Traffic, doctor's appointments, parent-teacher conferences, and holidays - all things that can impact the amount of time you have to spend at work during the week. Whether you're going to be a few hours late to the office or plan on missing an entire week of work you need to know how to get back on track and avoid falling behind on major projects. Here are a few tips to get you organized and headed down the right path as soon as possible.
Write down everything you need to get done.
There is a reason that therapists offer writing as a way to help clients that are feeling overwhelmed. Tasks are almost always more daunting in our imaginations than they are on paper. Writing down everything you have to do can minimize your anxiety and help you get organized. Once you see it all on paper, you will have a realistic picture of what needs to be done.
Once you have your list of tasks, arrange them from most to least urgent. If you have trouble doing this feel free to use my system I created based on my personal values.
First, review the things you have promised other people. I like to be a person of my word, so I prioritize activities where people depend on me and ensure I get those done first.
Next, review things that were not completed the week or day before since these activities are more likely to be past due.
Last, think about the one task that would make you happiest to complete and that will be your last priority for the day.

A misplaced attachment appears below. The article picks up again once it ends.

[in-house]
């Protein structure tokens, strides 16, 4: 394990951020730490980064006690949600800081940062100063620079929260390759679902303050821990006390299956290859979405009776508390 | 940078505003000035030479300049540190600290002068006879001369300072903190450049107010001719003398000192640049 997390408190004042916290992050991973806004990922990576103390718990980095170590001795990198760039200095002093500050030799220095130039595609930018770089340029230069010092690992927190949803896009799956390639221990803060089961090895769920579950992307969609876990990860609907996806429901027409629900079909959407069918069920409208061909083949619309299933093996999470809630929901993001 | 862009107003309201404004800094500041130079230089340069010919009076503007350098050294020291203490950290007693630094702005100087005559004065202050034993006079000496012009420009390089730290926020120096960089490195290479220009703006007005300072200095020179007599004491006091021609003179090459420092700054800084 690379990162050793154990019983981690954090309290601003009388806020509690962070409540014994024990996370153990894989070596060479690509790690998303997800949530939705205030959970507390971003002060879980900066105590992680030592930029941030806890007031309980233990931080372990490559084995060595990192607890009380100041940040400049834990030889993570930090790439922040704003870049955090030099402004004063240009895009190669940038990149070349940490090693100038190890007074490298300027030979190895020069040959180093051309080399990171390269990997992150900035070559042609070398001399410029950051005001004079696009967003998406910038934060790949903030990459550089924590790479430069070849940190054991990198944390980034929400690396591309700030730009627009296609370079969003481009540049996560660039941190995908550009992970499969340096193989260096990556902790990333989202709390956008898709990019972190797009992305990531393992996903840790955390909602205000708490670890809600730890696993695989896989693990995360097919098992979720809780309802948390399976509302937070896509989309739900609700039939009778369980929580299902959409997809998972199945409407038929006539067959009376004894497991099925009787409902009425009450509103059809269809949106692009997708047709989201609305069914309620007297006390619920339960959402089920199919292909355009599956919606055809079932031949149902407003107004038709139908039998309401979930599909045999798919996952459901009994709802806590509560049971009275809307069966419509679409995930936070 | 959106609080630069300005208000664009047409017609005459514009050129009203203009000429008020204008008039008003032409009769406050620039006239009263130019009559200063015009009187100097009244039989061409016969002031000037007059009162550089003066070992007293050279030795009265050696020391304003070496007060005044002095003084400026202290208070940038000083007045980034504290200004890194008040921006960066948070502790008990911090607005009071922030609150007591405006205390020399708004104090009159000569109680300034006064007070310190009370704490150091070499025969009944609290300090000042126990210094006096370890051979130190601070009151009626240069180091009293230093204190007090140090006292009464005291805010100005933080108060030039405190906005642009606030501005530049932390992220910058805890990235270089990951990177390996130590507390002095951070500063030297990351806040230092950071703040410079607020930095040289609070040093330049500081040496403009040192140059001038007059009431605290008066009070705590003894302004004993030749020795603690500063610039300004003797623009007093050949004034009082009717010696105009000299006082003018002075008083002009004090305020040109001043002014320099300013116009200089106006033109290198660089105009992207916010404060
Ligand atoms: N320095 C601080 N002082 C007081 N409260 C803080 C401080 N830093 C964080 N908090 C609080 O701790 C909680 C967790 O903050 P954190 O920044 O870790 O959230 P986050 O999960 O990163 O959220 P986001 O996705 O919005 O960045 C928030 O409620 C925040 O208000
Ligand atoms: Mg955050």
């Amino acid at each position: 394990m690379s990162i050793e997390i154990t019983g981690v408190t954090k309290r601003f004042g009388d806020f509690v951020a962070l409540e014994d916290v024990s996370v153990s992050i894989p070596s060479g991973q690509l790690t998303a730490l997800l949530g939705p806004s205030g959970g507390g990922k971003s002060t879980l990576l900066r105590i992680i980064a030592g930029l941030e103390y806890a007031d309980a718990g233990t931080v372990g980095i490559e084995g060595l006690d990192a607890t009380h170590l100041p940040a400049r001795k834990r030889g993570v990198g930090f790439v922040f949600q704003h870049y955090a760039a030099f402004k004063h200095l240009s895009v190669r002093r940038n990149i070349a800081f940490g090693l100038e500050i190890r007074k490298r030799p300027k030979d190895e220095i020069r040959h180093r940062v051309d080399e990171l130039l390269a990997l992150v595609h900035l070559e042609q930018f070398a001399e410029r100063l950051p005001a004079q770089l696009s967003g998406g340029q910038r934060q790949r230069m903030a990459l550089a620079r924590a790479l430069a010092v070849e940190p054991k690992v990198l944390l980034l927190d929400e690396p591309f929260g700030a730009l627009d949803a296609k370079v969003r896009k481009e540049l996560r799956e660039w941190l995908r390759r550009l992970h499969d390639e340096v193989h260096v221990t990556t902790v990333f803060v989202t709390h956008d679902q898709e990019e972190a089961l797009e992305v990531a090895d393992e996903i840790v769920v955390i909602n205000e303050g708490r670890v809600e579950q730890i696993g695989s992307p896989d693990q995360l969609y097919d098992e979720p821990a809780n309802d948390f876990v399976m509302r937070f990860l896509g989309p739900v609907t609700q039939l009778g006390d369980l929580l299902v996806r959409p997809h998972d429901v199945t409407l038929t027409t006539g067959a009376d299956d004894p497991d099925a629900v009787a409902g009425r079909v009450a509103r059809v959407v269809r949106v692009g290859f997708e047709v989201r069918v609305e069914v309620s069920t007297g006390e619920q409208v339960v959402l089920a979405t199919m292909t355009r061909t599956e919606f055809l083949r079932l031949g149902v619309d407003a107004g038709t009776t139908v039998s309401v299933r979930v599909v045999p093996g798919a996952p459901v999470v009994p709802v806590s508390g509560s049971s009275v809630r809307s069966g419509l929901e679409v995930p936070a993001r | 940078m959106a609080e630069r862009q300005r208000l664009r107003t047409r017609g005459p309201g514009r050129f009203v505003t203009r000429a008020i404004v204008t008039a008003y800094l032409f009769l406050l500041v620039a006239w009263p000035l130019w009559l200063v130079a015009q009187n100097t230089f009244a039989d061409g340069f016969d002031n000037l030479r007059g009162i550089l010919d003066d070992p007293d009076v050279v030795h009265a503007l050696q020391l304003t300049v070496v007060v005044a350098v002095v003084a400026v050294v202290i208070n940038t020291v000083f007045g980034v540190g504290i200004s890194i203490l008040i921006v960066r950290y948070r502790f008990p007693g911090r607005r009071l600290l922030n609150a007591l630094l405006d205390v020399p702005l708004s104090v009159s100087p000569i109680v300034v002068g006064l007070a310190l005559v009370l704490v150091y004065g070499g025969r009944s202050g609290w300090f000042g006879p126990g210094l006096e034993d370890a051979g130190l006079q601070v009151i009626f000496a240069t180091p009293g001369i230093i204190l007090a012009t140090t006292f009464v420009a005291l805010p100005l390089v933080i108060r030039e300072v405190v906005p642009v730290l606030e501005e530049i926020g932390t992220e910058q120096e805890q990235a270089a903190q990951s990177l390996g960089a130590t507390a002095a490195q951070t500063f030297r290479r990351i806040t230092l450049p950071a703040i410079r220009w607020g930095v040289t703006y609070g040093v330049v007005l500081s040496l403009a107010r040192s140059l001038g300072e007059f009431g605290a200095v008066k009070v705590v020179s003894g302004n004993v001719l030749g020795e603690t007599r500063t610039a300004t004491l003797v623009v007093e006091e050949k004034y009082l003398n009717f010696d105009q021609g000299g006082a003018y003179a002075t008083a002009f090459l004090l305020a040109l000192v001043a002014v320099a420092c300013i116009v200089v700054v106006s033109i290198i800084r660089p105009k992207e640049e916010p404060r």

Move meetings that are not urgent.
If you are looking to save time, moving meetings are a good place to start. If I notice my day is stacked with meetings, I'll move those meetings to a lighter day. When moving meetings be sure to consider meetings with a small number of attendees and review each person's calendar to ensure it is not just best for you, but also it is best for the team as a whole.
Try not to do this with one-on-one conversations related to performance reviews. As an employee, there is nothing more frustrating than a supervisor who does not prioritize our meetings.
Also, consider delegating meetings to a team member you are looking to develop. It will be a great opportunity to get them involved.
Ask for help in advance.
If at this point the hours in the day and the tasks that need to be completed still aren't adding up it may be time to reach out for an additional resource.
In the case where you know you have an early morning appointment that will set you back at work, reach out to a team member the day before and ask if they have any availability to help you out.
As my father says, "It's better to have it and not need it than to need it and not have it." You can let them know that you may need their help on a project around a certain time of day and wanted to know if they were available. You can also let them know when you'll confirm if you need their help or not.
The advanced notice, even if it's a few hours before, shows you respect their time and priorities.
The most important thing to remember here is to stay calm. With organization, prioritizing, and appropriate delegation you will be caught up in no time. Don't allow your emotions to get you into an unproductive rut. Just start and before you know it, you'll be ahead of the game and ready to take on the next big project.